New Iridium-catalysed Methods for C-H Activation and Hydrogen-Isotope Exchange towards Labelled Oligonucleotides and Other Heterocycles

Lead Research Organisation: University of Strathclyde
Department Name: Pure and Applied Chemistry

Abstract

New Iridium-catalysed Methods for C-H Activation and Hydrogen-Isotope Exchange towards Labelled Oligonucleotides and Other Heterocycles of Elevated Importance in Drug Discovery.

Recently established iridium species from the Kerr laboratories at Strathclyde have emerged to become some of the most active species in isotope labelling chemistry, an area of significant importance within drug design and synthesis.
Building on these studies, it is now proposed that, as part of extended collaborations with AstraZeneca, this field of iridium catalysis is further and extensively diversified, in terms of catalyst structure, key substrate scope, and mode of labelling.
The objectives of this research project are to:
- Extend the recently-developed sp3 labelling towards oligonucleotide units of direct importance and relevance to AstraZeneca;
- Expand directed sp2 labelling to an appreciably broader range of pharmaceutically-important N-heterocycles; and
- Develop a general and presently sought-after method for the non-directed, C-2 labelling of pyridines.
The research described in this programme of work will deliver a flexible range of stable, highly active catalysts of appreciable utility in ongoing selective and functional group tolerant C-H activation and hydrogen isotope exchange processes. Capitalising on emerging techniques from Strathclyde laboratories, a variety of labelled new chemical entities will become accessible via this collaborative research project. More specifically, this will include extremely valuable and selectively labelled oligonucleotide units, as well as a series of heterocycles of elevated pharmaceutical importance and potential application in bioconjugation processes. As part of these research approaches and as routinely applied within our laboratory in this area, the application of computational methods combined with experimental mechanistic modelling and kinetic studies will form a core component of this programme.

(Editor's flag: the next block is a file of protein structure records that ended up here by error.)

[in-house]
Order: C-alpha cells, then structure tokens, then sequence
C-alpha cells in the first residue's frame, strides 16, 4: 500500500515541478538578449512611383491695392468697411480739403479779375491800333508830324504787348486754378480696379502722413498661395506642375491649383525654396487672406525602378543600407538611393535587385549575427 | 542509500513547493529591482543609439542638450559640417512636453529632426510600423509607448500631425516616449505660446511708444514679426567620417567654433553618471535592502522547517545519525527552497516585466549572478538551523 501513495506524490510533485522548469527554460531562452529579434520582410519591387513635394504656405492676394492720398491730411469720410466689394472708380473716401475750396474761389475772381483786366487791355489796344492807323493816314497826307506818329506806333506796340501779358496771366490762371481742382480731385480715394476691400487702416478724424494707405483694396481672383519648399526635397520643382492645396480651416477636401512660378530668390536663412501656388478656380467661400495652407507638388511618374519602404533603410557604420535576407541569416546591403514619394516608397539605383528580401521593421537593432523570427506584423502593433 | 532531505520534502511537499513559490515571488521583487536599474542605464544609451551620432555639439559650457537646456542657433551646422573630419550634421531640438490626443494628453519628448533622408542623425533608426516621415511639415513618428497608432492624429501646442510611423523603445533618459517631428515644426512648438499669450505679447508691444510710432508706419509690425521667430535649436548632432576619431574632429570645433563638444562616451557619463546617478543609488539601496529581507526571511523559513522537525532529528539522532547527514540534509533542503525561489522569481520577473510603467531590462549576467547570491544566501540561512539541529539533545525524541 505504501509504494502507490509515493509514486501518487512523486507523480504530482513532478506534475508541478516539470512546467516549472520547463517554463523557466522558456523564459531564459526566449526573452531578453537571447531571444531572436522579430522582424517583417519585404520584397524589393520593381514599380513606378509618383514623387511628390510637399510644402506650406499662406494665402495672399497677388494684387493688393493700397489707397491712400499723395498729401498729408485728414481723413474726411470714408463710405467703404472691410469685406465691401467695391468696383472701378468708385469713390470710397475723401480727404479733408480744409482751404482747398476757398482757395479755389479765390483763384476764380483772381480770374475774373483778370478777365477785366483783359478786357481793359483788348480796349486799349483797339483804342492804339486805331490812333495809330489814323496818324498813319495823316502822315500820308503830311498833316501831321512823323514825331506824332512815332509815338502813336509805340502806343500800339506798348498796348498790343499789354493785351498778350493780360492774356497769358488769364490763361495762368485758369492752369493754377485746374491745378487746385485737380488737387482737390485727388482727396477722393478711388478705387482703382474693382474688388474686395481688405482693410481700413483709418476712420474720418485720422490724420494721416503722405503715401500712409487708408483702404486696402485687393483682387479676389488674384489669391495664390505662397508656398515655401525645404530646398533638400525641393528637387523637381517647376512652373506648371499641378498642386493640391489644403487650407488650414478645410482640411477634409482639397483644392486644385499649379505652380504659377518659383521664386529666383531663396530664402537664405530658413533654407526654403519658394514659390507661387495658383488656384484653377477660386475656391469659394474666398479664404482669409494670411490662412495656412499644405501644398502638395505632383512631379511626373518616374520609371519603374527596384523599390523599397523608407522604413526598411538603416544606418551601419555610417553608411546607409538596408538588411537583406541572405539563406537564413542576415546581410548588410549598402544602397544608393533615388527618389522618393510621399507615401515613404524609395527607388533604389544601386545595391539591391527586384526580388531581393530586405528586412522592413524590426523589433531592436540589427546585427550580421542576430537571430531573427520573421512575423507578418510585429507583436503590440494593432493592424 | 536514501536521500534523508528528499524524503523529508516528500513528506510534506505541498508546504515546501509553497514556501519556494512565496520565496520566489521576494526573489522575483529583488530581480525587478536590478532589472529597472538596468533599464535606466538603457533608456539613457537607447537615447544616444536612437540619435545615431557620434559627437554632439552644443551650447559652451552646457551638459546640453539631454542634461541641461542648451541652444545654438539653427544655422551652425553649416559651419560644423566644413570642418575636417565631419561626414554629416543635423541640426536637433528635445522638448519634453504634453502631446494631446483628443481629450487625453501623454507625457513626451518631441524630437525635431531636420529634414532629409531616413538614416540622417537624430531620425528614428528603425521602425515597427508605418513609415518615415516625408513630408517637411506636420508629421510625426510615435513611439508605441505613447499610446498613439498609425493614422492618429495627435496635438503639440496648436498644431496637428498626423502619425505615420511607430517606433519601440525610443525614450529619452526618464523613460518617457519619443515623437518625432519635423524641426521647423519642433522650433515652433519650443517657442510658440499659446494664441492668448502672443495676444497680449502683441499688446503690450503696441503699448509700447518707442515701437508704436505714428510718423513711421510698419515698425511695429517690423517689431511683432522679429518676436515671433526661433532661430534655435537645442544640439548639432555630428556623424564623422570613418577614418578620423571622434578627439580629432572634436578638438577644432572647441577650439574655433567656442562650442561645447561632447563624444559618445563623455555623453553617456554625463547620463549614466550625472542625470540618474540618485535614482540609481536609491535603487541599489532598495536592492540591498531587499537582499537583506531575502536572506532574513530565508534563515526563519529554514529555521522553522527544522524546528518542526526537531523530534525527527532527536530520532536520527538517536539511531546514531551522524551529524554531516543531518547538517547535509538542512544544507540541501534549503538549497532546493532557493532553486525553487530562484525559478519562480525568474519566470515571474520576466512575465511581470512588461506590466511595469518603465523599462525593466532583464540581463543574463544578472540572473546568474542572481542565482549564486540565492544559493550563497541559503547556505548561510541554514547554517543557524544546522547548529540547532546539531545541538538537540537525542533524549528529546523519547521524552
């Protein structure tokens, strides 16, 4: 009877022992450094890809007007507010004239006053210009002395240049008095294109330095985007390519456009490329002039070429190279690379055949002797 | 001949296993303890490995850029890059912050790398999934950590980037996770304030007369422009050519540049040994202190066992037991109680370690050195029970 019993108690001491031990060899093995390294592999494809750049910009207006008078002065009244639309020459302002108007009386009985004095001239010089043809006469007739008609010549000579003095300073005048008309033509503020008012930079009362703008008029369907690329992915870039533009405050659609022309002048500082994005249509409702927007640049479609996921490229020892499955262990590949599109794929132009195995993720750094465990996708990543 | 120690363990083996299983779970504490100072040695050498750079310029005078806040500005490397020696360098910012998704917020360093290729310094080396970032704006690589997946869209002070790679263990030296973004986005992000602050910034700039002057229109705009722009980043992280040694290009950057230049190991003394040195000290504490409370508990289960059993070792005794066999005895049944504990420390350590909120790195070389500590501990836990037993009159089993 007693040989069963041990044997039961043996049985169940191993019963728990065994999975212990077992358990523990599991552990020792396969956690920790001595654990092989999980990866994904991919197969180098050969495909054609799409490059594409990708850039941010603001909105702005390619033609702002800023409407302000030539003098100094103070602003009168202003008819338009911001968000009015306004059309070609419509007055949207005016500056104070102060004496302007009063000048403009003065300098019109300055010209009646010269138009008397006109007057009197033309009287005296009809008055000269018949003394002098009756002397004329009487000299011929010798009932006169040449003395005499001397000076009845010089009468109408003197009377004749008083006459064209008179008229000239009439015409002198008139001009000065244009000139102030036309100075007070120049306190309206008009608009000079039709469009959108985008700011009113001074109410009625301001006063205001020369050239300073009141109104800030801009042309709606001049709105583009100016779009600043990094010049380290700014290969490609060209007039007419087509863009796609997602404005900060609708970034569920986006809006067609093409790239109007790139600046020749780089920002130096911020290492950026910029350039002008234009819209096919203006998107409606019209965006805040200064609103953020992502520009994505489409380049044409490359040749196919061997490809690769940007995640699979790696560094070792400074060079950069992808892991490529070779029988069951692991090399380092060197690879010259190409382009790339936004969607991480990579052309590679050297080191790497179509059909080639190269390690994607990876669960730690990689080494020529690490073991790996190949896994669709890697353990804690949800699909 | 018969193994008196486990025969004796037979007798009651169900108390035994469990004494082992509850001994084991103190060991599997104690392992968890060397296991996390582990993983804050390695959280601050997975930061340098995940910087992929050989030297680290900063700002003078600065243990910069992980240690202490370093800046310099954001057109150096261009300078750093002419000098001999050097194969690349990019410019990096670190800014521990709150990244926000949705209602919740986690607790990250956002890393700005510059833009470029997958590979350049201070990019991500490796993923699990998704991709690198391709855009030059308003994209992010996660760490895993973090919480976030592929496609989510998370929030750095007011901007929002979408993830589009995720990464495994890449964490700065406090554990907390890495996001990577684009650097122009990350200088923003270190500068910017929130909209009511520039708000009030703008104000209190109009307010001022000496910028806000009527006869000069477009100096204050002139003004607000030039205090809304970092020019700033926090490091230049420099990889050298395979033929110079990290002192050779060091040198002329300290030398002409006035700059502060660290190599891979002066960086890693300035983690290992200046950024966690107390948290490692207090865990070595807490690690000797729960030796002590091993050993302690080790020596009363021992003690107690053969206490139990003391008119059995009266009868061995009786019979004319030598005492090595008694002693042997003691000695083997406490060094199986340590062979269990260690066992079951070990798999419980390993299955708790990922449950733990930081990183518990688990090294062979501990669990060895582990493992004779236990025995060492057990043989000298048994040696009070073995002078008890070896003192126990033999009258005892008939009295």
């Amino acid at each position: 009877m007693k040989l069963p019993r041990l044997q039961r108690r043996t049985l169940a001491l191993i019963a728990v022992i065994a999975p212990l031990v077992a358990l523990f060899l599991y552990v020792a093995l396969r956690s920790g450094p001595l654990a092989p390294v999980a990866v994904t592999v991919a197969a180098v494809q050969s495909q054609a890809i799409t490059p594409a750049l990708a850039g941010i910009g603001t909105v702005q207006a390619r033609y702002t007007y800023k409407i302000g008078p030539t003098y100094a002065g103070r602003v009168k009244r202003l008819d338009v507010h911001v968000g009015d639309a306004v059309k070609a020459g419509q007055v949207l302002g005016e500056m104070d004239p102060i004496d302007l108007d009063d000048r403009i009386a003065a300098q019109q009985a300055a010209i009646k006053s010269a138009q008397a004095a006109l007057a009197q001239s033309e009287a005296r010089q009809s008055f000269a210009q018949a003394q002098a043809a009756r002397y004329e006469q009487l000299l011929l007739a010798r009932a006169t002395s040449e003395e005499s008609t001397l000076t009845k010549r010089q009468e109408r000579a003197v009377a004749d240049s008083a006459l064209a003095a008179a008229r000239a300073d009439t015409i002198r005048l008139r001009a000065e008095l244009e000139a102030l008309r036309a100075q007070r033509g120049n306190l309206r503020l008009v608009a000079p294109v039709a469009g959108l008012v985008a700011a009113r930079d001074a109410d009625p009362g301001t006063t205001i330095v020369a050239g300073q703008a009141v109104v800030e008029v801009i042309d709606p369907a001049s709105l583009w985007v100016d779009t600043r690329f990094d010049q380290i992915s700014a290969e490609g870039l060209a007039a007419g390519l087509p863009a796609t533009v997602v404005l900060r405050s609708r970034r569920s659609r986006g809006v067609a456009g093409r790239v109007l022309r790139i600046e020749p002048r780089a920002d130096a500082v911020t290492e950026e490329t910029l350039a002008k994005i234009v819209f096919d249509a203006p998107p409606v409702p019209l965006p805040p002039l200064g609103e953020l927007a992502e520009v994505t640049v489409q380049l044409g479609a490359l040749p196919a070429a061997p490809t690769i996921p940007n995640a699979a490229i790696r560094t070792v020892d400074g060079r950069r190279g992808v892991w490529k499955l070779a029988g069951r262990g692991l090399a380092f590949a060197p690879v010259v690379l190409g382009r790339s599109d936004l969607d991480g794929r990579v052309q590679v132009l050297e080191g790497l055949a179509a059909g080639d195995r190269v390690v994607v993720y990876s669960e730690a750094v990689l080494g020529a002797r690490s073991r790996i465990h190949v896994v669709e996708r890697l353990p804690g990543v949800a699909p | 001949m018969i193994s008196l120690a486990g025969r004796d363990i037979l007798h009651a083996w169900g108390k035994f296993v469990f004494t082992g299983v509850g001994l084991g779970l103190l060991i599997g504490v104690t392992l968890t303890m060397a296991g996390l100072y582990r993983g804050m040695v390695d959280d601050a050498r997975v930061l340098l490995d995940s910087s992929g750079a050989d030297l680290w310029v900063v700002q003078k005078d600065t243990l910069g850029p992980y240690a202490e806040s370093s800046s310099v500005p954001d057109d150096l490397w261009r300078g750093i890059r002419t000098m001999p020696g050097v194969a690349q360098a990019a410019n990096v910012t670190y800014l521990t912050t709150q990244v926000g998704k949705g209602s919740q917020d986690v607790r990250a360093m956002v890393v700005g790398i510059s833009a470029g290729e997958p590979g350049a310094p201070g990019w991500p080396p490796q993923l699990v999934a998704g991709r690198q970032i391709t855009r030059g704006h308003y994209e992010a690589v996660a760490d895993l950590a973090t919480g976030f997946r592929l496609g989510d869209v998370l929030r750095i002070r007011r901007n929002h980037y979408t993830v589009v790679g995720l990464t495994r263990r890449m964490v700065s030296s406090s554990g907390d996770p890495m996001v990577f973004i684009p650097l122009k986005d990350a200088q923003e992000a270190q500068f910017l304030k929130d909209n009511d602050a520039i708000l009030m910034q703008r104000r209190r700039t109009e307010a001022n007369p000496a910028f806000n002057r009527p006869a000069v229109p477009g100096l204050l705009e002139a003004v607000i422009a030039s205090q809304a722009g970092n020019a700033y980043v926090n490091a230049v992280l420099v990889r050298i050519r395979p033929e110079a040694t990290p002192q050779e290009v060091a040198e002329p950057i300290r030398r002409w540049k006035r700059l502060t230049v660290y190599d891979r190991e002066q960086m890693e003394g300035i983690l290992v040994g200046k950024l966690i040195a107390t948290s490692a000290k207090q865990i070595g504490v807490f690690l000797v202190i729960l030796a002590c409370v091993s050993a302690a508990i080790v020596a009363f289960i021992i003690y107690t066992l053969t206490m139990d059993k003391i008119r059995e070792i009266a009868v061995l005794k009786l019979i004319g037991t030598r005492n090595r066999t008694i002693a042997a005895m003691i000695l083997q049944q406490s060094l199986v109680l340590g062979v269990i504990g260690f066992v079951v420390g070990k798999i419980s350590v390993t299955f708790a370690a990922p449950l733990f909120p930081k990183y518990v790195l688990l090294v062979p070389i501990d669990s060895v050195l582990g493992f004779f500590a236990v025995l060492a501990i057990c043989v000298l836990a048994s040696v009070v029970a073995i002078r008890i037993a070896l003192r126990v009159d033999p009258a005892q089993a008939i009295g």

Publications

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Studentship Projects

Project Reference Relationship Related To Start End Student Name
EP/R513349/1 01/10/2018 30/09/2023
2268769 Studentship EP/R513349/1 01/10/2019 31/03/3023 Andrew James Dalgleish